Everything You Need to Know About Walking Sneakers
There are over 100 million fitness walkers in the U.S., compared to 50 million runners. But walking seems to take a backseat to running in the public eye, most likely because sneaker company’s marketing of the sexier running shoe styles. Although not as flashy as their running counterparts, walking shoes serve a vital purpose for this massive audience.
Walking vs Running Sneakers - What's the Difference?
To answer that question fully we first must define what walking and running are. During walking, one foot is always touching the ground, so both legs share in the weight distribution. During running, a person never has two feet on the ground at the same time. Therefore, one limb takes all the weight. Add to that, the momentum generated by a faster pace and you can see why runners exert more force on their feet.
There are 4 phases of human walking gait:
- Heel Strike – Heel first touches the ground.
- Midstance – Foot is flat on the ground
- Heel Off – Heel is off the ground and forefoot is bent
- Toe Off – Foot is completely off the ground and leg is swinging forward preparing for the next step.
Because walkers must use all 4 phases of gait, bodyweight is distributed more evenly over the entire plantar (bottom) portion of the foot and the gait cycle takes longer to complete, thereby putting less stress on the joints, tendons and ligaments.
Depending on technique, runners may not use all phases of gait, therefore the foot has to take more weight in a shorter period of time over an abbreviated gait cycle. Some runners are midfoot strikers which means that they do not strike the heel at all, while some are forefoot strikers where all of the weight has to be distributed over one phase and loaded onto one foot. Adding to this force is the fact that runners exert up to 4 times the load on the foot as the result of momentum generated during their stride. As a general rule walkers can use running shoes but runners should not wear walking shoes.
The Top 5 Things to Look For in a Good Walking Sneaker:
- Medial/Lateral Support - It is important that a good walking shoe have stability medially and laterally to support the foot especially over uneven terrain.
- Lightweight - Walkers can take upwards of 10,000 steps on a long walk, and it is important that the shoe be light enough not to cause fatigue.
- Lower heel profile - Because walkers use all 4 stages of gait, a lower heel is recommended in order to facilitate a smooth heel toe transition. Too high a heel in a walking shoe can cause the user to not land on their heel and therefore not “roll through” their gait.
- Flexibility - It is vitally important that a walking shoe be flexible. A shoe that is too stiff can cause the walker to “slap” the ground because the shoe does not bend with the foot and could possibly cause tripping especially on uneven terrain.
- Moderate Cushioning - Because walkers exert less pressure on their feet, there is no need for all the cushioning that a running shoe offers.
Our Picks for the Best Walking Shoes in 2022
1. New Balance 847v4
New Balance has dominated the walking shoe market mostly thanks to this long running style. The 847 is comprised of a man-made leather/mesh combination for lightweight support. This model also offers their patented RollBar® feature which stabilizes the foot medially and laterally. The 847 model also features a lightweight EVA outsole for easier motion with less effort. Available in a variety of widths for that hard-to-fit foot. ($139)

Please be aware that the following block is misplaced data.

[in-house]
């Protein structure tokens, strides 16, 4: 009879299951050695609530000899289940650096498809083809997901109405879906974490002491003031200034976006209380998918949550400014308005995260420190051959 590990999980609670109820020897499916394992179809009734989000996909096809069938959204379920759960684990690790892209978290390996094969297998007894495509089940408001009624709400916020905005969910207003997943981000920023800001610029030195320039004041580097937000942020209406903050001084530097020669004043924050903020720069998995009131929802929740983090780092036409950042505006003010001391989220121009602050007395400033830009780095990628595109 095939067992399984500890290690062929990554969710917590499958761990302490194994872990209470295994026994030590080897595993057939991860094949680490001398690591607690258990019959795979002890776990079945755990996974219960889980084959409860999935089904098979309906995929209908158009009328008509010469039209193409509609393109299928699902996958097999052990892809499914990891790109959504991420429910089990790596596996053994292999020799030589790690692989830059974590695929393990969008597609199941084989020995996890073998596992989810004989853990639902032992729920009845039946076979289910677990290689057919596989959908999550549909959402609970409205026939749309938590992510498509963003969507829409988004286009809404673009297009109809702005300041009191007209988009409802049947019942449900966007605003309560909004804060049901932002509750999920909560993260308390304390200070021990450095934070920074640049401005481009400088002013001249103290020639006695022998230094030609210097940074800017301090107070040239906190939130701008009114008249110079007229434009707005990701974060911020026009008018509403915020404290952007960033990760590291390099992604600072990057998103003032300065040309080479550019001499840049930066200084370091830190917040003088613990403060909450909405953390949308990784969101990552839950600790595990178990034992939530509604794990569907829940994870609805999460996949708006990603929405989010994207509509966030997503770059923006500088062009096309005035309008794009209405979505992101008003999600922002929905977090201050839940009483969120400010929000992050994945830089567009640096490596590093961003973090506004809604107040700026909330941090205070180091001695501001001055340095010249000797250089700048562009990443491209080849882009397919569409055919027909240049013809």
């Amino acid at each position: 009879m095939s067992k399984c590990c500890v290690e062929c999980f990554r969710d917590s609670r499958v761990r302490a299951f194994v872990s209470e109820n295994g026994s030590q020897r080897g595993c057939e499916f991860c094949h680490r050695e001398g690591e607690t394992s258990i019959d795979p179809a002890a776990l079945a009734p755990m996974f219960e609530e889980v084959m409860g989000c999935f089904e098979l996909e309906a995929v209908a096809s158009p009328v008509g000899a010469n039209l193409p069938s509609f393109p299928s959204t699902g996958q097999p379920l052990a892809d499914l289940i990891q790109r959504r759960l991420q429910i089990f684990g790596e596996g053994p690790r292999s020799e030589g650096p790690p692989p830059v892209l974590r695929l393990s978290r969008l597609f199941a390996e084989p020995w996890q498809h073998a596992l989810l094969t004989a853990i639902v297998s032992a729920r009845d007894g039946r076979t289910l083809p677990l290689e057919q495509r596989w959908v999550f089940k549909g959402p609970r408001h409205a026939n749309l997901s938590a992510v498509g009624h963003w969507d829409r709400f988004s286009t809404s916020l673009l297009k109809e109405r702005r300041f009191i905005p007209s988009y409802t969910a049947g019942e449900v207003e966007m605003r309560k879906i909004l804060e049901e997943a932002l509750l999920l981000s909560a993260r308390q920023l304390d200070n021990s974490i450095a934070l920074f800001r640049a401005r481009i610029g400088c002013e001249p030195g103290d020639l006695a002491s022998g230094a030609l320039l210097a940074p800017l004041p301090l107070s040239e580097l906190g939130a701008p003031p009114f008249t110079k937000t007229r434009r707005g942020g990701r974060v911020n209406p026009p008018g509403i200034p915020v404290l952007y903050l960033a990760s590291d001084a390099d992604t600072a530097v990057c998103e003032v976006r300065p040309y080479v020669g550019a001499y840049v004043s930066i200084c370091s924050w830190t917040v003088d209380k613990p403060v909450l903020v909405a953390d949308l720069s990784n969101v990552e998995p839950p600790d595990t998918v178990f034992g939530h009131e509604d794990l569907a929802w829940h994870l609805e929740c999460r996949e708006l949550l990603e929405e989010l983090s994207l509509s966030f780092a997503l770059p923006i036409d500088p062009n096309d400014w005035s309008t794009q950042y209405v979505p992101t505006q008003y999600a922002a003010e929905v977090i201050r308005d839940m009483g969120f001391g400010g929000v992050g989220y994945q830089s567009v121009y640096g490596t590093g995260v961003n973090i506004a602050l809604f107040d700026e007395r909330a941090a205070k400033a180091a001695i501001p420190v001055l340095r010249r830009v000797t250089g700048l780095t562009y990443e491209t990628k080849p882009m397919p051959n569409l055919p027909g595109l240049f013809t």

New Balance 847 v4
2. Brooks Addiction Walker 14
Although Brooks is known mostly for their running shoes, the Addiction walker has been a key part of their product offering, catering to those who would rather walk than run. Features include a diagonal rollbar system for great stability combined with their patented BioMoGo® EVA outsole material for maximum cushioning. The Addiction Walker 2 version is a certified PDAC Diabetic shoe. Available in widths from Women’s B to Men’s 4E. ($130)
Brooks Addiction Walker
3. Saucony Integrity Walker 3
Just like Brooks, Saucony has been a leader in the running shoe category, but their Integrity Walker serves the purpose for those that want to exercise less vigorously and don’t want to spend a lot of money. The Integrity Walker feature a PWRRUN® EVA midsole for excellent cushioning and a man-made upper for stability. Available in multiple widths. ($90)
Saucony Integrity Walker
4. Hoka Bondi SR
Hoka’s entry into the walking shoe category is a little bulkier than most other walking shoes however it is unmatched in its lightweight rocker sole profile. Featuring a water-resistant leather upper with a slip-resistant outsole for wet surfaces this is the most premium priced shoe in the bunch. It also has a memory foam collar for a comfortable fit around the ankle This shoe would be a great choice for people on their feet all day in the service and medical field. To top it off, this model also has the APMA seal by the Podiatric Medical Association. ($175)
Hoka Bondi SR
5. Asics Gel Nimbus
This late entry in the walking shoe category builds on Asics’ storied history in the running field. The Gel Nimbus is a neutral walker, which means that it offers no unwanted foot correction and is recommended for medium to higher milage wear. Although not available in multiple widths the Nimbus is offered in a variety of colorways. It’s lightweight mesh upper features an extra descending eyelet at the top for a firm heel grip. ($160)
Asics Gel Nimbus 23
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